Kurdistan parliament approves independence referendum for September 25

  • Kurdistan parliament approves independence referendum for September 25

Kurdistan parliament approves independence referendum for September 25

Kurdish leaders will study a western delegation's plan to delay the autonomous region's planned referendum on independence, according to a statement from the Kurdish presidency.

The referendum, slated for September 25, has become a potential flashpoint in the region, with Western powers concerned it could ignite conflict with Baghdad and divert attention from the war against Islamic State militants.

An worldwide delegation, including the United States, Britain and UN envoys, met with Barzani and presented the alternative path for the controversial independence referendum.

"This is a very risky process".

Meanwhile, Iranian-backed Iraqi Shi'ite paramilitary groups have threatened to dislodge the Kurdish forces from the Kirkuk region, which is due to take part in the referendum. He refused to give details.

Iraq's Kurdish region has enjoyed a high degree of autonomy since the USA imposed a no-fly zone over northern Iraq after the 1990 Gulf War.

Downplaying his removal, Karim told Reuters the vote will take place.

"Do not listen to anyone, we are going to go to a referendum", he asserted.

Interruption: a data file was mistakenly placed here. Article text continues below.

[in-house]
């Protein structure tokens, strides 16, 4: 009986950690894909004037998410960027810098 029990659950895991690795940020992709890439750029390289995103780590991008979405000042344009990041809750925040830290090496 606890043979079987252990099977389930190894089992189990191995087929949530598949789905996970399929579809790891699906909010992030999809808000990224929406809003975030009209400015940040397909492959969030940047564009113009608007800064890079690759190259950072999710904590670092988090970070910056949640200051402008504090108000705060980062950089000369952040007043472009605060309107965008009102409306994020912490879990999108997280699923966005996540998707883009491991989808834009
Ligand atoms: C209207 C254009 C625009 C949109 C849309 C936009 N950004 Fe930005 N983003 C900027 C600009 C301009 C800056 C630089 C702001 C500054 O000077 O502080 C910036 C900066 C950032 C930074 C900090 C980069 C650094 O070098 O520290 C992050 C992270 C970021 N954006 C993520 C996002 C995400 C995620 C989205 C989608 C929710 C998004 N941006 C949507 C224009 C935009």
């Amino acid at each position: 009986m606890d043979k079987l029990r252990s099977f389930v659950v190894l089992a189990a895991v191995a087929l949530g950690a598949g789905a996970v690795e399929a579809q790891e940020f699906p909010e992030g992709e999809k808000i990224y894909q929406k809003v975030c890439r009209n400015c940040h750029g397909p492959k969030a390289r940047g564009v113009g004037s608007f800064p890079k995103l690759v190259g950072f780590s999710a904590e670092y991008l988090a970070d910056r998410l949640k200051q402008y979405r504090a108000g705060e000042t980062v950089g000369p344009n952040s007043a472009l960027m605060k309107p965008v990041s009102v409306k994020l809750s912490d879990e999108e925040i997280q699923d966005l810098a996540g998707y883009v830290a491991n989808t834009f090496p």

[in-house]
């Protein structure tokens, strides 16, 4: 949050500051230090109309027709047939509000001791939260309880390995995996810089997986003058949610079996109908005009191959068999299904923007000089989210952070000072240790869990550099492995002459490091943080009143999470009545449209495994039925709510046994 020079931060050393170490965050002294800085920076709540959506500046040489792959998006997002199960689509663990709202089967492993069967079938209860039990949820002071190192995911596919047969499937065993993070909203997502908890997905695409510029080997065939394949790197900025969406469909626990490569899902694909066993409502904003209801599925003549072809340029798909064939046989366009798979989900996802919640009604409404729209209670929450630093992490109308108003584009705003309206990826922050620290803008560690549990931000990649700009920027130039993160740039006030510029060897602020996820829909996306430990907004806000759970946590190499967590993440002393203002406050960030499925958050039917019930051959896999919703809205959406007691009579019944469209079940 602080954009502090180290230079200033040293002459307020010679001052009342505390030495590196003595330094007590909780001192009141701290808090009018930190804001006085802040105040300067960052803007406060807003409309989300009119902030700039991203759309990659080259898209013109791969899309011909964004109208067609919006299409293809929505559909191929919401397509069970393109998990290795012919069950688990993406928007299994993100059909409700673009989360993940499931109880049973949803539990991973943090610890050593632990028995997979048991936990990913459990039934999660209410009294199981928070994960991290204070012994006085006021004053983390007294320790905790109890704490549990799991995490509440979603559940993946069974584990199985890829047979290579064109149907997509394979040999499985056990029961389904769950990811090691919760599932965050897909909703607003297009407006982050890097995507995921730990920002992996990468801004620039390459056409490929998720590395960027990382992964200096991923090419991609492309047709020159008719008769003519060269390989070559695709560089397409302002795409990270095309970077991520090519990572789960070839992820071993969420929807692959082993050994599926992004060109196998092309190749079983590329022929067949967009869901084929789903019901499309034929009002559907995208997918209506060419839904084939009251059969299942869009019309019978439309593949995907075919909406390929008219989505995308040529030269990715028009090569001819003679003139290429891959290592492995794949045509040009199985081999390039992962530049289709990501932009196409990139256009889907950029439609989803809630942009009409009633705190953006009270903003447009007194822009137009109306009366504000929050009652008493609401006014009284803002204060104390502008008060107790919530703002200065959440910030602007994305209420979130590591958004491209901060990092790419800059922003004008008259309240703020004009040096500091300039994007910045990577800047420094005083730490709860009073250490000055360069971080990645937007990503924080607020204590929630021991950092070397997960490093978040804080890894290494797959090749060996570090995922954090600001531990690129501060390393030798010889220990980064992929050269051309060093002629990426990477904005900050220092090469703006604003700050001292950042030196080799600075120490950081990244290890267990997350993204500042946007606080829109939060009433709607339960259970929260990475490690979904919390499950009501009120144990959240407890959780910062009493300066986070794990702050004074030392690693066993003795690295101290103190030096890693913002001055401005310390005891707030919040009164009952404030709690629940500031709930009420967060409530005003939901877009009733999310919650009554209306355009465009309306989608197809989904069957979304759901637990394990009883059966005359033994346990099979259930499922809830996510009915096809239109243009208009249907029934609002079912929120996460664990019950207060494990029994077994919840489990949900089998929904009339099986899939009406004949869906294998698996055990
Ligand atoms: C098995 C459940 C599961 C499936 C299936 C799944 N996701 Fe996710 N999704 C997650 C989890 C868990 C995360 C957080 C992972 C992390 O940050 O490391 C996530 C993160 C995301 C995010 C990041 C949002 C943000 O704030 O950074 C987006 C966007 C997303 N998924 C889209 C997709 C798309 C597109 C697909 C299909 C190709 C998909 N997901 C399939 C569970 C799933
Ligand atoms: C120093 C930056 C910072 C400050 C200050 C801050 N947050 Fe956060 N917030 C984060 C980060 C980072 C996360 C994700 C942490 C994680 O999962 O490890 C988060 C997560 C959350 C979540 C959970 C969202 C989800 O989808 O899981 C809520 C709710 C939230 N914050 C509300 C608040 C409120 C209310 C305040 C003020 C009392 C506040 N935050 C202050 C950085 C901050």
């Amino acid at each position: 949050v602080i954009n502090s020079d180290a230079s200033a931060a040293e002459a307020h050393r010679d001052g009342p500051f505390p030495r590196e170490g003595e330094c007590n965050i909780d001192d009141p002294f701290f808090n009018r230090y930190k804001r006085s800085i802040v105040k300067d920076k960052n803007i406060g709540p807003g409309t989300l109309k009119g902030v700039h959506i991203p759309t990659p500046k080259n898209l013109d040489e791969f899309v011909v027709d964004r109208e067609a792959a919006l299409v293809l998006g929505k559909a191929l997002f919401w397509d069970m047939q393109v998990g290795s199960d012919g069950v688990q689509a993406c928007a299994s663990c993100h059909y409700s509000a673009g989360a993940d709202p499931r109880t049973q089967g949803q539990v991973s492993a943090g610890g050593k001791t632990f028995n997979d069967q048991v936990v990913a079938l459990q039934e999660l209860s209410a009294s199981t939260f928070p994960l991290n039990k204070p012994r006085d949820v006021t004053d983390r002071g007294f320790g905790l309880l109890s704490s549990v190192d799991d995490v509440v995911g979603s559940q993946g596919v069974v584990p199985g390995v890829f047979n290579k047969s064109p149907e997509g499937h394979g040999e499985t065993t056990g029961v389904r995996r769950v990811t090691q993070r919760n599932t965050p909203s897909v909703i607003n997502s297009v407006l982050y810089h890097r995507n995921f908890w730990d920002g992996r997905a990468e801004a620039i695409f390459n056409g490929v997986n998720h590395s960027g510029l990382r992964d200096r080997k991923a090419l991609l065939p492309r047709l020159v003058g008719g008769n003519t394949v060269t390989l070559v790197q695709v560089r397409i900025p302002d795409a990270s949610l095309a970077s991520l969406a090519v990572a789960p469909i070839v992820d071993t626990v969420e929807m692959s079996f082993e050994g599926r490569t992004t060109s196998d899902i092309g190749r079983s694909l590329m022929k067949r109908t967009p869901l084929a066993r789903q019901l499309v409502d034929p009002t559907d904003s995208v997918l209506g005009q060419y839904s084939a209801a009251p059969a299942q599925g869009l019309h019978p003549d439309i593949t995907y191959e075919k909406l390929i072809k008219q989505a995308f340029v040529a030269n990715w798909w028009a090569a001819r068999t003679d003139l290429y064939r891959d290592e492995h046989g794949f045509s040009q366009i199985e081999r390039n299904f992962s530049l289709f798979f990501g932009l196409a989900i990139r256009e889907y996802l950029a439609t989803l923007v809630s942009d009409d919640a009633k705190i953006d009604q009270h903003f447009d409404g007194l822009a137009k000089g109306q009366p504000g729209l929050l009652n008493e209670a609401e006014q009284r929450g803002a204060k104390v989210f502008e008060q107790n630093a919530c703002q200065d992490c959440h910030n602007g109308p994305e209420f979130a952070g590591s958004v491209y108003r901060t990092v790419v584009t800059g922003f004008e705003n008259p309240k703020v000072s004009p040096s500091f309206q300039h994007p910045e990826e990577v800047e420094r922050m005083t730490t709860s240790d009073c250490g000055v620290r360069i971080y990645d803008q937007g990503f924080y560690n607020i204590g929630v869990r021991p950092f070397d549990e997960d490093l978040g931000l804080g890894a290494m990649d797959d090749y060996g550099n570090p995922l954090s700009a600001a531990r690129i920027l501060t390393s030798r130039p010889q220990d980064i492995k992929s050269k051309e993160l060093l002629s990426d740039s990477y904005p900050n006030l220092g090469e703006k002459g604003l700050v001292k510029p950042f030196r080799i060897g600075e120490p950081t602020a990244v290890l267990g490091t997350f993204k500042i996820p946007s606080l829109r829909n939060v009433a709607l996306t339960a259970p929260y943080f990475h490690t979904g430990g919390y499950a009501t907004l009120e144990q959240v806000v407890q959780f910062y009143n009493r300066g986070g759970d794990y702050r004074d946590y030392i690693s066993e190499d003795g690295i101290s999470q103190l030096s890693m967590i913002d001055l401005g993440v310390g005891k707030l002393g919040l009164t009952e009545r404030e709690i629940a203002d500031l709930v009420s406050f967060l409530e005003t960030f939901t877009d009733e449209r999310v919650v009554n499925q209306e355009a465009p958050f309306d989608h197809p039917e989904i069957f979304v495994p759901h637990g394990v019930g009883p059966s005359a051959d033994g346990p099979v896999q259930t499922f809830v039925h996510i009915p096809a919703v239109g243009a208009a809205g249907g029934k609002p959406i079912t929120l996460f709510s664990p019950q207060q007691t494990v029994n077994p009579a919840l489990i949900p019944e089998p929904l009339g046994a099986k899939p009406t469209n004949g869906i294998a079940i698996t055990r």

The prime minister said he is expecting to see new developments regarding the issue after the U.N.'s possible involvement.

Two of Turkey's three opposition parties have also declared that they opposed an independence referendum in northern Iraq.

The neighboring countries of Turkey, Iran and Syria also feel that the move would threaten their territorial integrity, as large numbers of Kurdish population live in those countries.

Turkey's Recep Tayyip Erdogan has advised his Iraqi Kurdish counterpart Massoud Barzani to back off from plans to host a referendum on Iraqi Kurdish independence.

Shortly after the session, the Kirkuk governor rejected the parliament decision in a statement, describing it as "invalid" and insisting that he'll stay in office.

"There is no other way to guarantee that genocide will never be repeated", Khoshnaw told the assembly earlier, referring to the persecution of the Kurds and their expulsion from areas such as oil-rich Kirkuk under late Iraqi dictator Saddam Hussein. They regard the city, just outside their Kurdistan region in northern Iraq, as their historical capital.

Kirkuk is home to sizeable Arab and Turkmen populations and is outside the KRG official boundaries.

Kareem has long riled the federal government. "If our will is strong, we will achieve victory", Barzani said.